Since I've been working in software development and specifically in a company which provides a SAAS (software as a service) product I've been bitten a few times by changes we've made to the product having unexpected customer effects. Bugs that we fixed actually changing the behaviour that customers expected and modifying areas of the product which we then realise customers are using in ways we never imagined.
Always striving towards as close to continuous delivery as we can, we roll out new features and improve on old ones constantly. This means that we get our software in front of real customers very early. This also means that customers will start learning and experimenting with how our new feature works and what it does very early on in the development cycle. You've got to remember that once something is out there it's out there.
Customers are inventive and if they really like the service that you provide they can also be very forgiving. They can soon start to use your product in ways that you never imagined. This means they might discover 'features' that you never intended to be a feature or may not have even realised were there. If toggling an option has a side effect elsewhere in the system you can be certain that someone somewhere has found it and is probably relying on it's behaviour. These unexpected or unplanned 'features' can be quite tricky to manage once they get in as you might not even realise they are there. You need to be very careful about how you change your solution as it develops because although you might believe you understand your system there's probably someone out there who is using those hidden 'features'. We can't always know how everyone is going to use our product and sometimes I guess we just don't understand our customers as well as I think we do! No-one could have imagined the way Africa has transformed the use of mobile phones to act as mobile wallets when they created the Nokia 3210 and yet it's widespread now.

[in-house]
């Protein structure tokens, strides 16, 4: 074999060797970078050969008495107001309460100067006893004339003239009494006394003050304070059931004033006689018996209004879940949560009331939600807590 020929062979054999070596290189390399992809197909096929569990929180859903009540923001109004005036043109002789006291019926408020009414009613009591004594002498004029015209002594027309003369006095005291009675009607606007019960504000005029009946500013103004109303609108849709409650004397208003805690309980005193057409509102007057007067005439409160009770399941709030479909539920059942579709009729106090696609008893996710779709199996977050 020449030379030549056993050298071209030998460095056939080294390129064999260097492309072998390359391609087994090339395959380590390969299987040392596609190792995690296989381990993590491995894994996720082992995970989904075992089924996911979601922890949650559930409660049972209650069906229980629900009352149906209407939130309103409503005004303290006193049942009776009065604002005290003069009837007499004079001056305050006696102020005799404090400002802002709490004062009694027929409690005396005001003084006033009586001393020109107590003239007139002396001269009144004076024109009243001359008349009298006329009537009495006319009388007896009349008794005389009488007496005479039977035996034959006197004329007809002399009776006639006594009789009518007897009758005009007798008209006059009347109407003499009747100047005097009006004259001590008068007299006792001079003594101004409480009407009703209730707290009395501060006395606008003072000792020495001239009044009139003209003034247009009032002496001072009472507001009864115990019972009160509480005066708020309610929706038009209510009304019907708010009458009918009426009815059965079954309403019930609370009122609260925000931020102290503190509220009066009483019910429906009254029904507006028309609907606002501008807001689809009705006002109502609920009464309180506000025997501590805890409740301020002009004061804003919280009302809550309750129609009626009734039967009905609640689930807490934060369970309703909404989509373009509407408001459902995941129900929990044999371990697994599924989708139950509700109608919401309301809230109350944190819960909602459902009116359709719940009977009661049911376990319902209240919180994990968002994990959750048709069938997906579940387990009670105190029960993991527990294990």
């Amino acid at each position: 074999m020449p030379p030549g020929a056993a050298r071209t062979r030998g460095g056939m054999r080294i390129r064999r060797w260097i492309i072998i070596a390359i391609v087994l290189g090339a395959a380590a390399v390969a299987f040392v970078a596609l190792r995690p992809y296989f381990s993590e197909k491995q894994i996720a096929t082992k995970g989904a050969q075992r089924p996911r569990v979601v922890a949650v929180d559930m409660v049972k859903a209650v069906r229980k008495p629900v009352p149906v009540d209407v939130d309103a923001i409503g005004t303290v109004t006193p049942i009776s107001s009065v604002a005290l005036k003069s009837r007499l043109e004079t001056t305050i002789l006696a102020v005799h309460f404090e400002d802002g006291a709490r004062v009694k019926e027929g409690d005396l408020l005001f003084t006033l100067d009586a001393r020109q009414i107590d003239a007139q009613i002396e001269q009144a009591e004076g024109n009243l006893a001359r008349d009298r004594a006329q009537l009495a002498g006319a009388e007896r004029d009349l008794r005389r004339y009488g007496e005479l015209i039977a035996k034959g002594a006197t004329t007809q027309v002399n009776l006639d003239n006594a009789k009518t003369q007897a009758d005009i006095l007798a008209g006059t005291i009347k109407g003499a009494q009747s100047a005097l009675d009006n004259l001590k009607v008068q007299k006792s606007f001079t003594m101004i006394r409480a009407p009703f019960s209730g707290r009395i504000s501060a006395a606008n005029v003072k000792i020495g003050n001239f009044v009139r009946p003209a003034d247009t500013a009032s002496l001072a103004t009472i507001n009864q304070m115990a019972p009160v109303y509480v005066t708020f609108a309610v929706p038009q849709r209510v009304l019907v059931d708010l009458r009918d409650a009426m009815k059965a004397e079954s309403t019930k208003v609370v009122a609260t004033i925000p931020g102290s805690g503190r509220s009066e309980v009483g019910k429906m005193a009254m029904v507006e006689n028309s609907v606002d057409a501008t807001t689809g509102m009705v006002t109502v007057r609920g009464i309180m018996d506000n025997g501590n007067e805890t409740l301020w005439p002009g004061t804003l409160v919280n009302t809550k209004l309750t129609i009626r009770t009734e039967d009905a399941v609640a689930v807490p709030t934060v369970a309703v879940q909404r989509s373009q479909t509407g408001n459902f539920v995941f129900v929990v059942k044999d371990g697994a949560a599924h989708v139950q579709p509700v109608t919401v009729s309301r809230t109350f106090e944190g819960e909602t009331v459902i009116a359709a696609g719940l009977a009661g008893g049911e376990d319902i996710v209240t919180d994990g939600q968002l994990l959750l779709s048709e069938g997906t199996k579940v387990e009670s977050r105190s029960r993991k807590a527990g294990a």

The other characteristic I mentioned earlier was they they can be very forgiving. With bugs that you would imagine to be intolerable people can learn to work around or even adapt their own processes to take it into account. Again this means that when you finally get round to fixing that bug, some customers might not be as happy as you thought they were going to be. Others might not have even known it was a bug in the first place as your product may have been a better fit for their particular process with the bug in place.
Don't get me wrong. Moving fast is great. Customers love it when you move fast. One way we use to keep rolling out features fast is to make sure absolutely everything is feature toggled. This gives customers time to move over to the new way of working and explore new features without the latest kit disrupting their way of working. We can always undo something that we've done at the flick of a switch so that if you do disocover it's causing issues it's not a problem removing it. It also means that you can test using select groups in the live environment without having to roll it out for everyone.
You also need to be aware that when you're moving fast you need to be as transparent as possible. If you're making changes to your product all the time make sure that it's easy for anyone, especially customers, to find out exactly what is going into the product. After all if they don't know what's going into the product then how are they going to give you feedback?